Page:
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WTO Points To Thailand's Complex Tax, Tariff Structure

by Mary Swire,, Hong Kong

05 December 2011

A report from the Secretariat of the World Trade Organization (WTO), forming the basis of the sixth review of the trade policies and practices of Thailand which took place at the end of last month, points out, in particular, the complex and time-consuming systems that exist for paying taxes and tariffs in the country.

The WTO report notes that, for over 30 years Thailand has pursued a policy of export-led development that has successfully turned the country into a major exporter of industrial goods, and led to rapid economic growth.

It has an open economy, with the value of exports and imports equivalent to about 135% of gross domestic product in 2010. Most exports are of manufactured and processed goods, and most imports of raw materials and machines. Thailand also has a positive balance of trade in services, with a large surplus in tourism.

Given its trade reliance, and as a member of the Association of Southeast Asian Nations (ASEAN), Thailand is committed to deepening economic integration among members, including removing obstacles to trade and improving trade facilitation. It has, both unilaterally and through ASEAN, continued to pursue a policy of negotiating free-trade agreements (FTAs) of varying scope, with the focus on the Asia-Pacific area.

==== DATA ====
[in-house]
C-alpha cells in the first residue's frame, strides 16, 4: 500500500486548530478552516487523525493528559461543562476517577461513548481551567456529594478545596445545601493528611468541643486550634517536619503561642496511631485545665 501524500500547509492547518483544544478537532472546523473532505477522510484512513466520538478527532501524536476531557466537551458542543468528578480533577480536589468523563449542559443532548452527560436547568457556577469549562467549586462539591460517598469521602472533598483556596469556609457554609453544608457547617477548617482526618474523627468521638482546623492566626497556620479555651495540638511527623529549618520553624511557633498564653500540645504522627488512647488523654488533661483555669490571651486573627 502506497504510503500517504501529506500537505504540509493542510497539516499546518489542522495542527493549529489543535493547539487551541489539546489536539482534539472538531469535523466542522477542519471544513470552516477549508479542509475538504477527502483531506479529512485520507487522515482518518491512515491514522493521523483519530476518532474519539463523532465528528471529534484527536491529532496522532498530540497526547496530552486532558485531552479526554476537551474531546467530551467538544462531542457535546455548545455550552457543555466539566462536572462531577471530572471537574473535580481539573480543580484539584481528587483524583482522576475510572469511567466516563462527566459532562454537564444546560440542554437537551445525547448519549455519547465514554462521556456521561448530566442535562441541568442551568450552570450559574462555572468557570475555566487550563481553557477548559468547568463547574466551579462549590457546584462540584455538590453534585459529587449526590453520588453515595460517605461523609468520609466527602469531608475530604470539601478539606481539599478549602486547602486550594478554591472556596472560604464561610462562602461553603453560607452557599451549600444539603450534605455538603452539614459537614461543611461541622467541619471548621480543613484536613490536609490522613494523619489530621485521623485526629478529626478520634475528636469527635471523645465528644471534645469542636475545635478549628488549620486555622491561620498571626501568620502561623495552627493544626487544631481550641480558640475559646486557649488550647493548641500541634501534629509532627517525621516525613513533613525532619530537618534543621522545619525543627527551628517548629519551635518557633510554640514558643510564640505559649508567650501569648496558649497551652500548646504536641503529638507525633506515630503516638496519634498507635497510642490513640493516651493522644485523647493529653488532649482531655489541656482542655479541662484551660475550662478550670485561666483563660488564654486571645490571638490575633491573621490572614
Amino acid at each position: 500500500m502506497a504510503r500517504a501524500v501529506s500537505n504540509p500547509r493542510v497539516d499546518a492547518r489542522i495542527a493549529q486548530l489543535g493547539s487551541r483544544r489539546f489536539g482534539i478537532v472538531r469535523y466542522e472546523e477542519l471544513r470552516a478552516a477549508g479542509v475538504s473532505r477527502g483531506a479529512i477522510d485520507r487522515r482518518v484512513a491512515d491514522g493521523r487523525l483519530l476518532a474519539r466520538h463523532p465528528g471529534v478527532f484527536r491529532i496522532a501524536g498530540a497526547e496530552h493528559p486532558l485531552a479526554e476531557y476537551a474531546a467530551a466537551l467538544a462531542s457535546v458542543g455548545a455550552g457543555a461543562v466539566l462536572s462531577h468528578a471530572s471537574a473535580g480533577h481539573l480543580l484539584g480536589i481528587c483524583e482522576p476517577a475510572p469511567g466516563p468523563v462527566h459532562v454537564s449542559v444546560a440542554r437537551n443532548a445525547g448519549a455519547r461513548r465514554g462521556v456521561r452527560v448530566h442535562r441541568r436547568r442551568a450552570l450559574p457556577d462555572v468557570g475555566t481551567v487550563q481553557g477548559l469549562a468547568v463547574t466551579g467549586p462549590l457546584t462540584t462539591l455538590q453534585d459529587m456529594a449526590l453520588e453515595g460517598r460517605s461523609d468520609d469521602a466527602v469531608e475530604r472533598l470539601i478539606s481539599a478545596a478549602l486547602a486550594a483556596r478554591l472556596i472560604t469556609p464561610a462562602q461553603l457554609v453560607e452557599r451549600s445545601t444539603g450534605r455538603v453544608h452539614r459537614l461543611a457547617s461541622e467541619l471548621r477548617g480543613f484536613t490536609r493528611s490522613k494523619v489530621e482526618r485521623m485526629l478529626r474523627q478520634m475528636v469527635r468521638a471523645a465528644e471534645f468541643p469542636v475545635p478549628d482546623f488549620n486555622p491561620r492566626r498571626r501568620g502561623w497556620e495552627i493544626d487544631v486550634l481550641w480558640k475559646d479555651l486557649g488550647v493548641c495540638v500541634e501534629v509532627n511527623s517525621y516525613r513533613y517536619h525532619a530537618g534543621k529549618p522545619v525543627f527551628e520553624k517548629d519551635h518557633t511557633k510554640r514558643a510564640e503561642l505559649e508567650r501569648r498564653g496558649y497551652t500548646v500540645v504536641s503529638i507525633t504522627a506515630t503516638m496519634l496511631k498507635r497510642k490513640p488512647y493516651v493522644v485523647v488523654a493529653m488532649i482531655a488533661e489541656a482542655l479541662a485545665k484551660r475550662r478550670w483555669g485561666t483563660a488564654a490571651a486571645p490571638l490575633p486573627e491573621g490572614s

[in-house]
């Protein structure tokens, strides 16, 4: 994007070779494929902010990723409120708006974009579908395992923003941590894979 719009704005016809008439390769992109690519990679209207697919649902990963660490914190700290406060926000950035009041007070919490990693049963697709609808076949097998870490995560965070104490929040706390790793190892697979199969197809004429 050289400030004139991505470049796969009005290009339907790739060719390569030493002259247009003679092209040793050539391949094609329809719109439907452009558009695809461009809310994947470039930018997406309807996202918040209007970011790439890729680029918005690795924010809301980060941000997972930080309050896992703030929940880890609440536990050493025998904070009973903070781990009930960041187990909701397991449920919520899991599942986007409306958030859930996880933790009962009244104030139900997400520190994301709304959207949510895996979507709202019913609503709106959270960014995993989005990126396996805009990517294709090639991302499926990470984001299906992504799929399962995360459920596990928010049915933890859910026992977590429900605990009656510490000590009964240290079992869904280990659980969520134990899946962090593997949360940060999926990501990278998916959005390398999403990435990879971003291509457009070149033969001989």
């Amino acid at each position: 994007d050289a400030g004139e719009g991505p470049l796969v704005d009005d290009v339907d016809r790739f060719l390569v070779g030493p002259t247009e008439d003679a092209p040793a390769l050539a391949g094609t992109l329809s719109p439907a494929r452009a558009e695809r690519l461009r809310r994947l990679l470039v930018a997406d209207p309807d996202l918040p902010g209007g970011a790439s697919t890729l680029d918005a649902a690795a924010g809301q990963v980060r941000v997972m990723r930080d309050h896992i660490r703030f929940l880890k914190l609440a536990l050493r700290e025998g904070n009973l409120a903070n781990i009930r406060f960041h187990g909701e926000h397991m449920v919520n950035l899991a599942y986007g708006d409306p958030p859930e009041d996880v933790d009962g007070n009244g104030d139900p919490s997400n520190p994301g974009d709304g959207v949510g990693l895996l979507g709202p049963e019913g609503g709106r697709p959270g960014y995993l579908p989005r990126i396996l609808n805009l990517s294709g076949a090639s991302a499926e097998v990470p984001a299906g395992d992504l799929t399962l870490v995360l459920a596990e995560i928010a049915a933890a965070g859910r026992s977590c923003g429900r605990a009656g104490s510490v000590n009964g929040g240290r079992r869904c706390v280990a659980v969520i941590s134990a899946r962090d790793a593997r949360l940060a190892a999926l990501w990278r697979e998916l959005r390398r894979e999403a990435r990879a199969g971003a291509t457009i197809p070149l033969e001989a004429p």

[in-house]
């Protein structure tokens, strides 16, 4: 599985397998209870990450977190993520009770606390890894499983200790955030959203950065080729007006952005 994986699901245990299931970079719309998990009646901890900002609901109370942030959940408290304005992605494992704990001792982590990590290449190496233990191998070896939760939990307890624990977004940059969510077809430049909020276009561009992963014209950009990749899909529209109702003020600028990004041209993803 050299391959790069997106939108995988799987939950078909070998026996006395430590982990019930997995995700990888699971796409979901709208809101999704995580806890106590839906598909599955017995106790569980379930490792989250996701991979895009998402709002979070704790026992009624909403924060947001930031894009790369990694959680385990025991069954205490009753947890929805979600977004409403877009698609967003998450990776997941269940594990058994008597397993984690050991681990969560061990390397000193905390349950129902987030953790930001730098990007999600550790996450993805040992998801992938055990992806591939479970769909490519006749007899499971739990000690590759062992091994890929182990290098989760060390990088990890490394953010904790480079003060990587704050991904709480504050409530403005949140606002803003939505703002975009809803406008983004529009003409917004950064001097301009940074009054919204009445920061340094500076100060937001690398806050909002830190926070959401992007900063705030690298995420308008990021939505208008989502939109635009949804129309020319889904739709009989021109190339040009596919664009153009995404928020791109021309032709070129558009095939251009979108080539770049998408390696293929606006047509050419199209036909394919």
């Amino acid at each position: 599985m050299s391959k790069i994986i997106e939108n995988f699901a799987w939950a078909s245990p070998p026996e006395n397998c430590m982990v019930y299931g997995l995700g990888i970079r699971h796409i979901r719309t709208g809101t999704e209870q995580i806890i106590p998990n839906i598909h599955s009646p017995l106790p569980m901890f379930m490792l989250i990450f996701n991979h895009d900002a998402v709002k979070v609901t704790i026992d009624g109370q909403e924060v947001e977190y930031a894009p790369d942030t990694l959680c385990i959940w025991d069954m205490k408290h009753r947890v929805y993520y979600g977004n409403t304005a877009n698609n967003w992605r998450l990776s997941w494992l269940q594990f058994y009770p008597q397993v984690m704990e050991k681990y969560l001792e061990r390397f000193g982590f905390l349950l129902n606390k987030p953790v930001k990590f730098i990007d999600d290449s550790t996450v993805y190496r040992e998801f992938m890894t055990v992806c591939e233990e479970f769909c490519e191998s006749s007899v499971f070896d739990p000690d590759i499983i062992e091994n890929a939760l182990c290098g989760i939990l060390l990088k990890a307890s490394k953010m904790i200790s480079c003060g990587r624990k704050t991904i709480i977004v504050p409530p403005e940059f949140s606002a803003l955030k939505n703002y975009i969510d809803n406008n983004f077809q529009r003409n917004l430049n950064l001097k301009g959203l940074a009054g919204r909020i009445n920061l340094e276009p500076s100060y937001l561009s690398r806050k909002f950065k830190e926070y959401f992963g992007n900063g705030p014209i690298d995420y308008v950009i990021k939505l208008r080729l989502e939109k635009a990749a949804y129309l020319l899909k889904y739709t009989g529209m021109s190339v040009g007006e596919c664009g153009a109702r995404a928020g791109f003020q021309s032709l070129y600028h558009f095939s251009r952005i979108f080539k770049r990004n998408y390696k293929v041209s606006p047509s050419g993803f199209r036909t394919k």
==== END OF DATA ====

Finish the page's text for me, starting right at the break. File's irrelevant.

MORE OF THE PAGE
However, it is considered that, “in the absence of a comprehensive multilateral agreement on trade liberalization, the focus on FTAs is understandable, but the complex web of agreements with different rules of origin means it can be hard for traders to benefit from them.”

The WTO adds that Thailand's adoption of the ASEAN Harmonized Tariff Nomenclature has had the effect of increasing the number of tariff lines in its tariff book, but the actual rates on different products have not changed much since the WTO’s last review of Thailand and, on average, tariffs are applied at less than half their bound levels.

Also unchanged, the report says, is the complicated tariff structure with different ad valorem, specific duty and alternate duty rates. Over a quarter of tariff lines are unbound (including, according to the authorities, some agricultural products).

Thailand continues to use complicated systems for excise duties, personal income tax and corporate income tax, with a broad range of tax incentives for investments in different parts of the country. The report concludes that “the complex tax structure contributes to Thailand's low rating for ease of paying taxes. Although a considerable effort is being made to simplify the tax assessment and payment systems, it would also help to simplify the taxes themselves, particularly excise duties and tariffs.”

In addition, it is reported that Thailand has eliminated export subsidies under several programmes, but maintains a number of schemes to promote and facilitate exports. These export supports include bonded warehouses, duty drawbacks, and tax refunds for import duties and value-added tax.

Thailand also continues to promote foreign direct investment through tax advantages for investments in less developed areas of the country and through the industrial free zones. However, Thailand has pointed out that there are no export-related requirements or privileges attached to such investments.

TAGS: tax | free trade agreement (FTA) | tax incentives | law | tariffs | World Trade Organisation (WTO) | Thailand | agreements | trade

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